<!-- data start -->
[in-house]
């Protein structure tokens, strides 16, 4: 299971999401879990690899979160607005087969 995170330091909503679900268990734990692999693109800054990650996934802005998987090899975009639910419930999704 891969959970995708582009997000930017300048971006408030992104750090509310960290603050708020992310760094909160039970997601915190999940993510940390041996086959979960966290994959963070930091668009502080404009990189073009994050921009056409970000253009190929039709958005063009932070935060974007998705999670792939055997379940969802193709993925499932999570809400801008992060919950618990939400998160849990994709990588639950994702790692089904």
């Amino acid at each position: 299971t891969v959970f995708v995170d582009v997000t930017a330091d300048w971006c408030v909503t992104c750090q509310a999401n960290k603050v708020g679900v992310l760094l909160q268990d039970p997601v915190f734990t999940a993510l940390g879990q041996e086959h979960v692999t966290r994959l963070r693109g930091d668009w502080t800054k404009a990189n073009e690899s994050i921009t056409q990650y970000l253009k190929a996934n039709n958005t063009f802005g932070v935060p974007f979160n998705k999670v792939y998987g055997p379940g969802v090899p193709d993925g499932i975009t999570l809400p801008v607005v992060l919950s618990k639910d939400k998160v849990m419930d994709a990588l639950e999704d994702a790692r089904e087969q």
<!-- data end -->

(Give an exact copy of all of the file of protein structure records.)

[in-house]
């Protein structure tokens, strides 16, 4: 299971999401879990690899979160607005087969 995170330091909503679900268990734990692999693109800054990650996934802005998987090899975009639910419930999704 891969959970995708582009997000930017300048971006408030992104750090509310960290603050708020992310760094909160039970997601915190999940993510940390041996086959979960966290994959963070930091668009502080404009990189073009994050921009056409970000253009190929039709958005063009932070935060974007998705999670792939055997379940969802193709993925499932999570809400801008992060919950618990939400998160849990994709990588639950994702790692089904």
């Amino acid at each position: 299971t891969v959970f995708v995170d582009v997000t930017a330091d300048w971006c408030v909503t992104c750090q509310a999401n960290k603050v708020g679900v992310l760094l909160q268990d039970p997601v915190f734990t999940a993510l940390g879990q041996e086959h979960v692999t966290r994959l963070r693109g930091d668009w502080t800054k404009a990189n073009e690899s994050i921009t056409q990650y970000l253009k190929a996934n039709n958005t063009f802005g932070v935060p974007f979160n998705k999670v792939y998987g055997p379940g969802v090899p193709d993925g499932i975009t999570l809400p801008v607005v992060l919950s618990k639910d939400k998160v849990m419930d994709a990588l639950e999704d994702a790692r089904e087969q």